But I had some reasonable moments. On the front nine there was a par five and I stuck it on the green in three and then bagged a putt from about 20 feet to make birdie. Fignon, who had been swearing and thumping his sand wedge into the turf on the previous hole after taking three to get out of a bunker, skidded his approach shot through the green and into the trees. I don’t think he appreciated me enjoying my birdie as much as I did.

On the back nine there was another par five and I had such a nightmare I picked up with about 150 yards still to go to the green. Fignon, who was finishing strongly, rolled his eagle putt up to the lip of the hole and tapped in for a birdie. He came hopping over to the edge of the green, where I was standing, arms folded, watching the others putt out. ’No birdie for you zis time, eh?’ he said, smiling broadly. It was just about the only English he spoke all day.

After the event, we signed some books and someone presented me with a bottle of Kwaremont beer – named after the Oude Kwaremont climb that features in so many of the Flandrian classics – which was incredibly thoughtful and much appreciated.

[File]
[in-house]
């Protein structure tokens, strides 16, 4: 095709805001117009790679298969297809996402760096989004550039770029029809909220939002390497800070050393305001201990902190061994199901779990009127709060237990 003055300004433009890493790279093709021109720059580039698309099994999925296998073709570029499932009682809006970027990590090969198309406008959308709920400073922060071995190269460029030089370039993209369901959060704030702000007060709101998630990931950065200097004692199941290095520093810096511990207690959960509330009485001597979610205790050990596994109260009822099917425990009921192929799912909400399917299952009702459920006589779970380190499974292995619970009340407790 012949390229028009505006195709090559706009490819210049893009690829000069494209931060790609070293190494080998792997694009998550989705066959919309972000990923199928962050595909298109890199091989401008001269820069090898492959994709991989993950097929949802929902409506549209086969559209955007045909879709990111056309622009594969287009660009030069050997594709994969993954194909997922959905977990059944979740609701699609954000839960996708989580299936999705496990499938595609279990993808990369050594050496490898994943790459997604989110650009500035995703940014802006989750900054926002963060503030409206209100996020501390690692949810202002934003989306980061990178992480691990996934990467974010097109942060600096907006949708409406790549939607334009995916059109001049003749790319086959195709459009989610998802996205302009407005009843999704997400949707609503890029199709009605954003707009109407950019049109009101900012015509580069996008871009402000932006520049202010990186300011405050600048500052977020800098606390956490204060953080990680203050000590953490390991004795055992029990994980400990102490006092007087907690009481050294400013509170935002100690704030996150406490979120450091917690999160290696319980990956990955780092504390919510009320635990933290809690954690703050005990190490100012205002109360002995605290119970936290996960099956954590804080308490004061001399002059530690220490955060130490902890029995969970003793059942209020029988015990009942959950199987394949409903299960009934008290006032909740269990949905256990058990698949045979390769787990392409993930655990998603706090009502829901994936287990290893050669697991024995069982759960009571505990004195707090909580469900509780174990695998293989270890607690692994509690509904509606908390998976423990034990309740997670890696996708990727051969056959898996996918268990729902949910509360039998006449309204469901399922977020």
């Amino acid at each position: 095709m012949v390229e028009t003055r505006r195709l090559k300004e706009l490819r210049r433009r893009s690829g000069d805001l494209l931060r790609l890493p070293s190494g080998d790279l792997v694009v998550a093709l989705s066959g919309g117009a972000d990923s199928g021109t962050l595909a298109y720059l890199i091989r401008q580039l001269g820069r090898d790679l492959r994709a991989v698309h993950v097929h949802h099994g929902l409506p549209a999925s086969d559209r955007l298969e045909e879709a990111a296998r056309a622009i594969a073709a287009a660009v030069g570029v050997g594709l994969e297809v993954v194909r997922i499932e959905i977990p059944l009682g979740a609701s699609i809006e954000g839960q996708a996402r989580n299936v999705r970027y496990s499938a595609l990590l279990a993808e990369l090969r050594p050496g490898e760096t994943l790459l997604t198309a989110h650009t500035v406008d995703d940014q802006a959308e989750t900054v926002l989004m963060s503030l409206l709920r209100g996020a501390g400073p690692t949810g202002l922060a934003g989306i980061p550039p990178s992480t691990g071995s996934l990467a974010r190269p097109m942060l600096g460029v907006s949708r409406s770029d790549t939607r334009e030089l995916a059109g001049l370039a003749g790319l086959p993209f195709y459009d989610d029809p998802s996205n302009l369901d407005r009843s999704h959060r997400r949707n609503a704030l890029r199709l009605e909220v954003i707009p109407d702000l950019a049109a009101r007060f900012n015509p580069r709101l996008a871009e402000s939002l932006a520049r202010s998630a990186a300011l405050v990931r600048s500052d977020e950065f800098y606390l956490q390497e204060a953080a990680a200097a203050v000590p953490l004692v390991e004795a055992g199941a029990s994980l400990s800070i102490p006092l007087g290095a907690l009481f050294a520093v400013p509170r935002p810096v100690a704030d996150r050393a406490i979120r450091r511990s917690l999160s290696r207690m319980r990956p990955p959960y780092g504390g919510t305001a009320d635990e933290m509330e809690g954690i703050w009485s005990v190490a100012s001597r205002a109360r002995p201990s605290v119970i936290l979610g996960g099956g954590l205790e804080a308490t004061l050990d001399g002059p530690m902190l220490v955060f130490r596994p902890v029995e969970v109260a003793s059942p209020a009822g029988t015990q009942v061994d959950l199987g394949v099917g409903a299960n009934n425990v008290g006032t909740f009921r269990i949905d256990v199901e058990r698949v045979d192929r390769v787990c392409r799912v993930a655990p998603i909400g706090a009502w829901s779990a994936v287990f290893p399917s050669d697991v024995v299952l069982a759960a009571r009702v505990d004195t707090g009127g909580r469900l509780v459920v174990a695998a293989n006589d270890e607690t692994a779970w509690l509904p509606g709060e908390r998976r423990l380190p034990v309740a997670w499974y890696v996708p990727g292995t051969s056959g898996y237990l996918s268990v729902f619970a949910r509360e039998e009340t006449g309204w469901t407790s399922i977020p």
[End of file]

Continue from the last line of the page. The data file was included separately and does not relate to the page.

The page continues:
Afterwards we headed to a restaurant Vincent had booked. When I’d arrived earlier in the evening he said, ‘We will be going for some cheese, ham and wine afterwards. I hope that is okay?’ I must admit I feared cheese and ham might not be substantial enough but my worries were unfounded. If you’re ever in Edinburgh and have a chance to go to L’Escargot Blanc in Queensferry Street, do because it was really good.

We ate downstairs in the bar and the food was simple buffet-style stuff but it was done so well. There was a fabulous selection of cheeses, ham, saucisson; a jar of crunchy, vinegary cornichons; some raclette with boiled potatoes; some pâte en croute and a really good black pudding pie; plus some tinned sardines and other gems. The food hadn’t been prepared so much as curated and it was a real joy. My concern that I was stuck at the end of the table a fair distance from some of the delights was eased by the fact Vincent and François were reassuringly assertive in making sure everything got passed round.